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Iran: Germany raises concerns on future of nuclear deal

September 10, 2022

Germany, France and the UK have expressed doubts over Iran's sincerity in backing an agreement that would limit its nuclear capabilities.

An Iranian nuclear power plant stands March 30, 2005; some 200 miles (322 km) south of Tehran, in Natanz, Iran.
Iran has claimed its nuclear activities are for peaceful purposes but Western powers are not convincedImage: Getty Images

Germany, France and the UK raised concerns about Iran's commitment to revive the 2015 Iran nuclear deal Saturday.

The three European countries, known as E3, say Tehran has reopened separate issues relating to its "legally binding international obligations under the Non Proliferation Treaty (NPT) and its NPT safeguards agreement concluded with the International Atomic Energy Agency (IAEA)."  

Even though talks between representatives from the European Union, the United States and Iran have continued intermittently for months now, negotiations earlier broke down in March over several issues.

One of the issues was Tehran's insistence that the IAEA, the nuclear watchdog of the UN, close its probes into uranium traces.

But the European countries say the latest demand related to agreements on the Treaty on the Non-Proliferation of Nuclear Weapons (NPT) raises concerns about Iran's sincerity in backing an agreement.

"This latest demand raises doubts as to Iran's intentions and commitment to a successful outcome on the JCPoA," the countries said in the statement.

"Our position remains clear and steadfast. Iran must fully and, without delay, cooperate in good faith with the IAEA," they said.

Iran calls statement 'unconstructive '

Iranian state media reported Nasser Kanaani, spokesperson for the Iranian Foreign Ministry, as saying that the statement issued by the European countries was "unconstructive."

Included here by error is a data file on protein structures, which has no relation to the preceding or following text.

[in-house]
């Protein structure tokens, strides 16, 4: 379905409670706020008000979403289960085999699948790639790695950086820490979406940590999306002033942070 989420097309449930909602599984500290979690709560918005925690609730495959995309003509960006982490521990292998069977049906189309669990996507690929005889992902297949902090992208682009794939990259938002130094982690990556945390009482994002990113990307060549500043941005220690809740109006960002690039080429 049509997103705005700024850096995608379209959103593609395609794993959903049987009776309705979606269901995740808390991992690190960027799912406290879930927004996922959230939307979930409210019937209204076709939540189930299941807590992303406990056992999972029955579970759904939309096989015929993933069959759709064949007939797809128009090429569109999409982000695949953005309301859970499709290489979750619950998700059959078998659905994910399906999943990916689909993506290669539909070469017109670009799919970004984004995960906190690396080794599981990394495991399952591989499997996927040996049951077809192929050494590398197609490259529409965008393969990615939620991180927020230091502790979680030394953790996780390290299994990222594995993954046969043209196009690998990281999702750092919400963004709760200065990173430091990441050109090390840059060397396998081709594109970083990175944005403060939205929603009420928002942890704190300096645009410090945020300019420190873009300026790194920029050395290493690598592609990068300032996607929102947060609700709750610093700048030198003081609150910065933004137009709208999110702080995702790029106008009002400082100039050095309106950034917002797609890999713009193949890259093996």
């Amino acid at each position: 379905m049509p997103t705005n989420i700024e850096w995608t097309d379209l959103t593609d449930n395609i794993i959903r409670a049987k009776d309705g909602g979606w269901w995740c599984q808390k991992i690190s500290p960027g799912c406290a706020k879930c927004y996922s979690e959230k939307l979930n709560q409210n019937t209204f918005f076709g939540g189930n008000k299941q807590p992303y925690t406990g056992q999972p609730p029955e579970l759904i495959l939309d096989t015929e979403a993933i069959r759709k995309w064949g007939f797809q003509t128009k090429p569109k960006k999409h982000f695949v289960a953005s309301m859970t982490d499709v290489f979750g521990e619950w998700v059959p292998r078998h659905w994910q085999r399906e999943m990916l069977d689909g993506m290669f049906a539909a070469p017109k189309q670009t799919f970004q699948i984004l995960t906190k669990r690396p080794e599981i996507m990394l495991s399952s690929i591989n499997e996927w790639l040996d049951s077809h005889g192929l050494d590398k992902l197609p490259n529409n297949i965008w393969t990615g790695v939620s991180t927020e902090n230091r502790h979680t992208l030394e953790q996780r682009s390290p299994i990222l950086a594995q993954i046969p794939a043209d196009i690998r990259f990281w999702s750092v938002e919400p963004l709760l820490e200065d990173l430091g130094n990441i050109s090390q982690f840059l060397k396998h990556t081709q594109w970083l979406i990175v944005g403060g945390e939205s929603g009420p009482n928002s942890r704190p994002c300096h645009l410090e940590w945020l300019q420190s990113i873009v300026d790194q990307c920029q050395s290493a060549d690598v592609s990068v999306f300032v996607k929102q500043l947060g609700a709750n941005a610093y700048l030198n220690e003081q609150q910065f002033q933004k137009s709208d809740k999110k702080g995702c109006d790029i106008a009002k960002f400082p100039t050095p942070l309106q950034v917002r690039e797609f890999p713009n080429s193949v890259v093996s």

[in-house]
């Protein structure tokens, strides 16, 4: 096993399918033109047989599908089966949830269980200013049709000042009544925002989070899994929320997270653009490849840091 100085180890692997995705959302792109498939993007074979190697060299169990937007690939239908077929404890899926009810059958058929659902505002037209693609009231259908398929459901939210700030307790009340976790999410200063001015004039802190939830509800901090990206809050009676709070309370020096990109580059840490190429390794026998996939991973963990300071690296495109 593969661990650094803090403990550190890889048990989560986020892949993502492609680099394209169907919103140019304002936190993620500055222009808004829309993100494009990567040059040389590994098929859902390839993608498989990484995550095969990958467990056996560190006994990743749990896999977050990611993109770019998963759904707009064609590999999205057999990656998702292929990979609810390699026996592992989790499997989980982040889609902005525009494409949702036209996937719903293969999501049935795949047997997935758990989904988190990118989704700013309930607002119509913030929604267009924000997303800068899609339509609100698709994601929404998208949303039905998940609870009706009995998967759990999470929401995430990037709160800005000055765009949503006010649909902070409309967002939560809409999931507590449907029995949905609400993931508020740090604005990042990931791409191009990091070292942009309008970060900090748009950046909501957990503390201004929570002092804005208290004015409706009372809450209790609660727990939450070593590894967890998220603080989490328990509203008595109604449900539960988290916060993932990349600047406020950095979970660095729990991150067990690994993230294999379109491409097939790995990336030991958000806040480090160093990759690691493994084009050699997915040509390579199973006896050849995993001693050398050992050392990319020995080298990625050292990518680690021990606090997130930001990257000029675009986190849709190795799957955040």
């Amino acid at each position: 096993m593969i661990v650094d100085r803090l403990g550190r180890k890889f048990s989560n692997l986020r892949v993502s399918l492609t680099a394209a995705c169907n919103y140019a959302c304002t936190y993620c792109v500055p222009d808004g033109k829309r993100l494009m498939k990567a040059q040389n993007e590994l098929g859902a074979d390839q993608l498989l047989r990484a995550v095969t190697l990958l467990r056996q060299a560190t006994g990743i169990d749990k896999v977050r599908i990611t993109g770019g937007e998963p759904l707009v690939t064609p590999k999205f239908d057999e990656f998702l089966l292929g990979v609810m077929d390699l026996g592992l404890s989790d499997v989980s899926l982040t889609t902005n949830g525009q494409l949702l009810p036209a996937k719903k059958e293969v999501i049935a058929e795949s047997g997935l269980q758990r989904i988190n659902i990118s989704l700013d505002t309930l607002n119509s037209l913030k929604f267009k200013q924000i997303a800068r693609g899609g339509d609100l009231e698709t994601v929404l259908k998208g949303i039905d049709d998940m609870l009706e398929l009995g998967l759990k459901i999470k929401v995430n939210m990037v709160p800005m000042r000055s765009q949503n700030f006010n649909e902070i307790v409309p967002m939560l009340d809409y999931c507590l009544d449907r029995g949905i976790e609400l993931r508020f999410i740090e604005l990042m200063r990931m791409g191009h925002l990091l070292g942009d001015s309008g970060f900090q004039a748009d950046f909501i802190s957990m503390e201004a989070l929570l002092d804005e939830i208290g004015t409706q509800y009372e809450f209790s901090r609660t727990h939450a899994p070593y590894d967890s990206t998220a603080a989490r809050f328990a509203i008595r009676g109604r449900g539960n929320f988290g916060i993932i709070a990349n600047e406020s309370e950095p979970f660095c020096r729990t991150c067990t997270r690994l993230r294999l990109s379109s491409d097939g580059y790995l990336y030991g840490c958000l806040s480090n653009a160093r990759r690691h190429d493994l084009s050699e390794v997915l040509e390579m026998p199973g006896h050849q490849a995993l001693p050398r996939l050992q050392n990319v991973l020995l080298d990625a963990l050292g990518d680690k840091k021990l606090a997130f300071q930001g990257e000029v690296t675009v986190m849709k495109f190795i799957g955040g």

The "three European countries are advised to play more active role in providing solutions to end the few disagreeements that remain," Kanaani said, according to Iranian media.

The Iran deal, formally called the Joint Comprehensive Plan of Action (JCPOA), was reached in 2015 between Iran and the US, UK, France, China, Russia and Germany.

Concerns over Tehran's enriched uranium stockpile

Tehran has repeatedly asked the IAEA to drop claims about Tehran's nuclear network. In June, IAEA criticized Iran for failing to explain uranium traces found at three undeclared sites.

The IAEA's board of governors met earlier this week, and Wednesday said Iran's stockpile of uranium has enriched to up to 60%, which is close to weapons-grade. They said Tehran's stockpile had grown and if enriched further, could be used for a nuclear bomb.

Iran denies having nuclear ambitions, but Western powers aren't convinced. The IAEA said Tehran was yet to explain the origin of uranium particles as well. 

What to know about the Iran deal negotiations

Iran earlier this month said it submitted its latest response to the European Union's proposed text to revive the deal in exchange for relief from the US, EU and UN economic sanctions.

Iran did not disclose its response, but US Secretary of State Antony Blinken said yesterday that Iran's latest reply was a step "backwards."

He also said Washington is "not about to agree to a deal that doesn't meet our bottom-line requirements."

The three European powers' statement came Saturday, a day after the US assessment. The European countries said in their statement they would consult international partners on the best way forward.

Former US President Donald Trump withdrew from the deal in 2018 and reimposed sanctions against Iran, but there were greater hopes that President Joe Biden, who favors a deal, could revive it.

rm/wd (AP, AFP)

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